4 Lessons from a Year of “Countless” Profiles

In the past twelve months, I’ve written countless profiles of sailing stars. (Maybe by the end of this post, I’ll come up with the actual count.) You’ve already read several of them, courtesy of Seahorse Magazine; others are part of a larger project that I’ll be revealing quite soon. 

By the numbers, multiple profiles might seem like writing the same thing over and over again. By the words, though, every single one is unique—because each interviewee has a distinctive voice. So here are four lessons learned from letting all those personalities shine through.

Lesson #1: Set the Scene

Whether it’s a magazine piece or a novel, readers need at least a vague idea of “where” before they will follow me happily into “who.” Capturing a distinctive sense of place is obviously a lot easier with in-person interviews; when I sat down with Dave Perry at Yale Corinthian Yacht Club, we were “surrounded by walls full of trophies and photos”—and many included Dave’s name or face. For my conversation with Onne van der Wal, we enjoyed “lunch on the sunwarmed back deck of his house.” I even got to interview Rod Johnstone sitting in the cockpit of his latest boat!

Lesson #2: Don Your Invisibility Cloak

Nobody is reading a profile to learn more about what I think. But it’s also rare (and, IMHO, dull) when the transcript reveals everything that should be included. The best stories are carefully assembled from a jigsaw puzzle of pithy quotes—maybe with a few pieces missing. The challenge is to identify an overall pattern, while keeping the sometimes time-consuming searches for key details out of sight. Imagine if every 20-year-old memory was backed up with something like, “it took me a lot of research rabbit holes to figure out that his results were exactly what he remembered.” 

But read on for the flip side of this…

Lesson #3: Context is King

Writing a strong profile is not merely a matter of properly punctuating other people’s words and fact-checking their memories. My most important job is to supply context; why should the reader care about this person, who’s known for nothing more than winning “countless” sailboat races? The answer usually lies in a person’s history (what novelists call “back story”), which is why, even when I know someone well, my default first question is: how did you get started in sailing? I’m often surprised by a remembered detail, which might spark an unexpected link later on—or even provide a strong opening.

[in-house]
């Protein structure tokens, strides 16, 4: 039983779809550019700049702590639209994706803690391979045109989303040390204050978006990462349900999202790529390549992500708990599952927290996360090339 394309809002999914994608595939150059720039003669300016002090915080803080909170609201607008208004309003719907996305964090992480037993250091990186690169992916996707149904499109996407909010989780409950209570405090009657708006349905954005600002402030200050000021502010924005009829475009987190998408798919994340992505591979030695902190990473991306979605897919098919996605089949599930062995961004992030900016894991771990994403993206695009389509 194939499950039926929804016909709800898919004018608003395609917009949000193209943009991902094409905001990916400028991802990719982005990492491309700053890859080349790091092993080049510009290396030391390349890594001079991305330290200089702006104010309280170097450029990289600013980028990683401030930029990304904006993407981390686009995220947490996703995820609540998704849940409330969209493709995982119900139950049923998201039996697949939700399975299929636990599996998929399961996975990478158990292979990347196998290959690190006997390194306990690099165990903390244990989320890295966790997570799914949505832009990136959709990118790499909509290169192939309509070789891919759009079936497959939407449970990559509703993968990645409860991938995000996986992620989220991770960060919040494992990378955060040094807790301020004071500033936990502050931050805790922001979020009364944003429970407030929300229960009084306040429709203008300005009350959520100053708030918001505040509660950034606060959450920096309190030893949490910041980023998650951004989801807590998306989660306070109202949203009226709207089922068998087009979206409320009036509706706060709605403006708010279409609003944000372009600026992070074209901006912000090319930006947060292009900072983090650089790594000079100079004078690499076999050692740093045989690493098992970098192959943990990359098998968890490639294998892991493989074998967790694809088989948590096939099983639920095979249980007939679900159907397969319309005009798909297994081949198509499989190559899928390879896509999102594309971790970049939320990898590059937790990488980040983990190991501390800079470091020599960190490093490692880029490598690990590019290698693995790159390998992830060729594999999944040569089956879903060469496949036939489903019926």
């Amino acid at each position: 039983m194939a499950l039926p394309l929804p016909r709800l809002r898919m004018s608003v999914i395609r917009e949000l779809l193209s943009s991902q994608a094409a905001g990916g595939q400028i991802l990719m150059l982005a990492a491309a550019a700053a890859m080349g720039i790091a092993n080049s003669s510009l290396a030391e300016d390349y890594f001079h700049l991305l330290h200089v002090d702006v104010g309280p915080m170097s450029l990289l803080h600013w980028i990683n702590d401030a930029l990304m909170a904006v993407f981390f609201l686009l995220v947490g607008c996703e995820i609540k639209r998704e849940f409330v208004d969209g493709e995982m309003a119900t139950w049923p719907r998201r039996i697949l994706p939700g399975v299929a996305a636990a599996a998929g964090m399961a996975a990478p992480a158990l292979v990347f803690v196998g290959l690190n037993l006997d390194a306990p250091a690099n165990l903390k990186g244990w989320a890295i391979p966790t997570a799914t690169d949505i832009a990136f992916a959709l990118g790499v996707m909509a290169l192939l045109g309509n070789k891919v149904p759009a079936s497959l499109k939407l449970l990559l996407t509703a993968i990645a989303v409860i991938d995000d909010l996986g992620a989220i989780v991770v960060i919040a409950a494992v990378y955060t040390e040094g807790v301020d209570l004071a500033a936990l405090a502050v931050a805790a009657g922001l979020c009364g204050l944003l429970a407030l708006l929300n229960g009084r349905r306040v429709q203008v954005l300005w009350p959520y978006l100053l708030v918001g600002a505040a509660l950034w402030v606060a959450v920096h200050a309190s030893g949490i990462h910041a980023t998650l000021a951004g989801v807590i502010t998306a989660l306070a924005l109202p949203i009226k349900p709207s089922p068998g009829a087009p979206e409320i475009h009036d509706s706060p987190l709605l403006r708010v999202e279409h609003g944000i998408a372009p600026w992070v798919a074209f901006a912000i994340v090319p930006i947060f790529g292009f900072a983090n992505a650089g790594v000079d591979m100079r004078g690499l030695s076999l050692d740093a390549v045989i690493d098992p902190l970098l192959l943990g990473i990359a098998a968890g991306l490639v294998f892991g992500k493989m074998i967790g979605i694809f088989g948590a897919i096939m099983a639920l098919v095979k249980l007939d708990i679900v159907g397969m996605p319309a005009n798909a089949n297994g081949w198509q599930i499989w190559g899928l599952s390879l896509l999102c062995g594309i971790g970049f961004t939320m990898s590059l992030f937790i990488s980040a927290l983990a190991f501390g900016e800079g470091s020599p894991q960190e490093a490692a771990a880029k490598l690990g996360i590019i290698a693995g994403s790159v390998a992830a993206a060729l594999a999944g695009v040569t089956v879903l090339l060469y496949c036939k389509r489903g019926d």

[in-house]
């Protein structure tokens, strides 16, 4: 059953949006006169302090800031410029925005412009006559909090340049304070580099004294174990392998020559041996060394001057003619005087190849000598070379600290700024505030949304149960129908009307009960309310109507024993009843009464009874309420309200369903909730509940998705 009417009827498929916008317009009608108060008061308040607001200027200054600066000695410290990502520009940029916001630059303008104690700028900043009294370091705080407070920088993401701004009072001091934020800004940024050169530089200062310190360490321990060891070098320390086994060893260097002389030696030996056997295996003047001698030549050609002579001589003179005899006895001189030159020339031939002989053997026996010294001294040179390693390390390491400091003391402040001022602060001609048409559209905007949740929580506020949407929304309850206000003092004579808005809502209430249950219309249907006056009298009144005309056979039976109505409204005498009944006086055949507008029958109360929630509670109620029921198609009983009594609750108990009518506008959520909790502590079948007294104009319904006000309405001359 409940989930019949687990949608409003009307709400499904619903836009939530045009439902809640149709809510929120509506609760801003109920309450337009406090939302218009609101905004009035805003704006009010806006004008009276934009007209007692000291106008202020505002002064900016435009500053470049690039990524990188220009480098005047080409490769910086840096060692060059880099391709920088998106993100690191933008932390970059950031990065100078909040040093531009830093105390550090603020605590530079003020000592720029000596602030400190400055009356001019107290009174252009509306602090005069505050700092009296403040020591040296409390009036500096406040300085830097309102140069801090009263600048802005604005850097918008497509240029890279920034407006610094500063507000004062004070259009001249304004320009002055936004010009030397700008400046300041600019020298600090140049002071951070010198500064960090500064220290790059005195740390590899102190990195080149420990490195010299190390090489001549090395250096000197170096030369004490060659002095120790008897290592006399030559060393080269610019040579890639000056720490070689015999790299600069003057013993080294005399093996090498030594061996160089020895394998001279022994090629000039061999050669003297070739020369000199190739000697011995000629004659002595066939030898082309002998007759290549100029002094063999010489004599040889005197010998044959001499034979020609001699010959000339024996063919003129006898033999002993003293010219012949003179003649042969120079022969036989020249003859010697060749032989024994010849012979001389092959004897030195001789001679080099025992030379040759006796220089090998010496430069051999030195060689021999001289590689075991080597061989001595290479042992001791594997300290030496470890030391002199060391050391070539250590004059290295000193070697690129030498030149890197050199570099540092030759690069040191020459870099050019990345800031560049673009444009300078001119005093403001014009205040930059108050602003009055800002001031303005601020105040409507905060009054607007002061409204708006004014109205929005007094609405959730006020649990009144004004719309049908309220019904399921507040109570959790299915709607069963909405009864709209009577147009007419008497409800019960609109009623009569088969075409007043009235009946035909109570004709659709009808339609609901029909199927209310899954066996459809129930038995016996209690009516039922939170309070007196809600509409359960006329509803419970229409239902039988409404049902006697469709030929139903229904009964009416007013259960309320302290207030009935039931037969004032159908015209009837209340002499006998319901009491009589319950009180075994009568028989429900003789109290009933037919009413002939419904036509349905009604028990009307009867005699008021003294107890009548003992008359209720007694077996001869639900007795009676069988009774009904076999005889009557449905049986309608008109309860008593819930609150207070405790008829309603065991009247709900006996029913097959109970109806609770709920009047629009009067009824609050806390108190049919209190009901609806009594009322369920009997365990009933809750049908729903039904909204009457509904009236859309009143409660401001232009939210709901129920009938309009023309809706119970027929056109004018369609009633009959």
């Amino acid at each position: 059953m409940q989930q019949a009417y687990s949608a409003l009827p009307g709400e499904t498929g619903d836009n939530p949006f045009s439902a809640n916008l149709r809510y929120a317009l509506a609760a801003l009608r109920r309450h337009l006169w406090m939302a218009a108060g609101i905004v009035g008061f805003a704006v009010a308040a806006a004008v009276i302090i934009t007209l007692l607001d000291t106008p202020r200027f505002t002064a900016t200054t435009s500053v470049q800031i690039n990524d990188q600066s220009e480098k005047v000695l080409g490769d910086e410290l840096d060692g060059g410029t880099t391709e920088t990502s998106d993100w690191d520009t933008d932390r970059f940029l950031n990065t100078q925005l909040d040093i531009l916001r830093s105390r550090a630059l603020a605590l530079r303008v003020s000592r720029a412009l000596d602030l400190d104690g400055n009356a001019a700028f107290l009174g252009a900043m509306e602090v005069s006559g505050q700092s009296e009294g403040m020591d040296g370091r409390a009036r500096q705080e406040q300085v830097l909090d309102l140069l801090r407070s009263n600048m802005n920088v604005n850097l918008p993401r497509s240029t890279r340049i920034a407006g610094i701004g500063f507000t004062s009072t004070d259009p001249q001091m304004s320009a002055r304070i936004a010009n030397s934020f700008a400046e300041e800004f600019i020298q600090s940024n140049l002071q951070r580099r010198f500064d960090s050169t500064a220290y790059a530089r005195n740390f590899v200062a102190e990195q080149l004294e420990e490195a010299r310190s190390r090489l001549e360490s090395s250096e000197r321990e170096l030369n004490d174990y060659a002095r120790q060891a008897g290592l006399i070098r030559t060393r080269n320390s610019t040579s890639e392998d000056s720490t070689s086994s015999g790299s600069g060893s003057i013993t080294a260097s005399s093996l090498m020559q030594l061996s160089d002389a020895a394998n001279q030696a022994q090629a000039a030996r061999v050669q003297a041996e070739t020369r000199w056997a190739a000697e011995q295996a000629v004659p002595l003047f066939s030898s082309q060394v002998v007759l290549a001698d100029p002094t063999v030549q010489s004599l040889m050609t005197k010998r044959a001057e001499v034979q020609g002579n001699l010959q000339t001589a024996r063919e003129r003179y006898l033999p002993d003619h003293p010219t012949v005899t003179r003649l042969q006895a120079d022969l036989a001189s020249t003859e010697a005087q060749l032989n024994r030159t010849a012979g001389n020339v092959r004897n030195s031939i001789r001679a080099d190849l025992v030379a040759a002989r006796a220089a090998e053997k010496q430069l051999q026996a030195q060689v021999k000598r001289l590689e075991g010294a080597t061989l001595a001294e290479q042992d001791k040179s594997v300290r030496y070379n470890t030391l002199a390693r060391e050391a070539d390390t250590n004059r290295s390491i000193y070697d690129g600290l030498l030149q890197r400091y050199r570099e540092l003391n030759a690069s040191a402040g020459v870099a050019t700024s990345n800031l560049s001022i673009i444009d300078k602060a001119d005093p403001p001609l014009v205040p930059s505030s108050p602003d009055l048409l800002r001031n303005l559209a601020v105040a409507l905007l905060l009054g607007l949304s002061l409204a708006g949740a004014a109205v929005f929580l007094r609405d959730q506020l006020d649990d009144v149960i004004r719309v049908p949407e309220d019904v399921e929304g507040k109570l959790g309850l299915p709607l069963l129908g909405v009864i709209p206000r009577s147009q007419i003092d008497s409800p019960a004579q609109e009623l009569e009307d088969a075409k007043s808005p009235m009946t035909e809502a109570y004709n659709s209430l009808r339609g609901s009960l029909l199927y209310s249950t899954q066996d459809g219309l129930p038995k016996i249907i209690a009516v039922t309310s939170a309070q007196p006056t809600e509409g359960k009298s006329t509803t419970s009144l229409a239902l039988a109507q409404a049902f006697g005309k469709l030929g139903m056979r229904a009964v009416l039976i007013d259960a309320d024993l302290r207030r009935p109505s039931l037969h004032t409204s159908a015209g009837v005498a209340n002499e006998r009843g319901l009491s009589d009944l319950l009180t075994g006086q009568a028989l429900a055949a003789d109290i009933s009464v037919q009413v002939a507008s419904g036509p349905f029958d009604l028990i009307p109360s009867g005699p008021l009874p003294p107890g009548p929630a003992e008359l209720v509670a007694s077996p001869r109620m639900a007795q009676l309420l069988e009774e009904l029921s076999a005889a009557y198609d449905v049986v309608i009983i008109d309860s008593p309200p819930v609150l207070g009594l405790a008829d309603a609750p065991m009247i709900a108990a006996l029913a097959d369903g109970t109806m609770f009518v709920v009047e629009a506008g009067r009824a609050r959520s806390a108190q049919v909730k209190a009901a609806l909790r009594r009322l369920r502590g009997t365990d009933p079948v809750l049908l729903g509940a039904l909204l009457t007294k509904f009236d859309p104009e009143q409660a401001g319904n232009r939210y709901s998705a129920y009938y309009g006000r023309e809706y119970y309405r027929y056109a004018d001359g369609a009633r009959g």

Augie Diaz is the most recent example. When I asked how he’d won so many regattas over 50 very competitive years, he replied, “I’ve been very fortunate.” When I sat down to write, all I could think of was: better lucky than good. But of course Augie is both; and thus was born a headline, Lucky AND Good, which was strong enough to survive the editor’s red pen. 

Context also means filling in the blanks of what might remain unsaid; either because the person assumes I already know . . . or because they don’t want to talk about it! (Those are usually the most interesting rabbit holes of all.)

Lesson #4: Bookends are Best

I get really annoyed when a piece I’m reading just… stops. I get it, because strong endings are a lot of work—but the key can usually be found in the opening paragraph. When in doubt, start by copying and pasting and then trying to reword it to incorporate what we’ve learned from the piece. Pro tip: if absolutely nothing at all has changed by the end, it might not be worth any further effort.

So, taking my own lesson to heart here: how many profiles have actually added up to “countless” over the past twelve months? The post-research quantitative answer is: 15. Which might not sound that impressive, until you realize that required about 1500 rabbit holes of research. And most of those facts will never be useful again—so thank goodness that, along the way, I also learned “countless” lessons that will help me write better profiles in the years to come.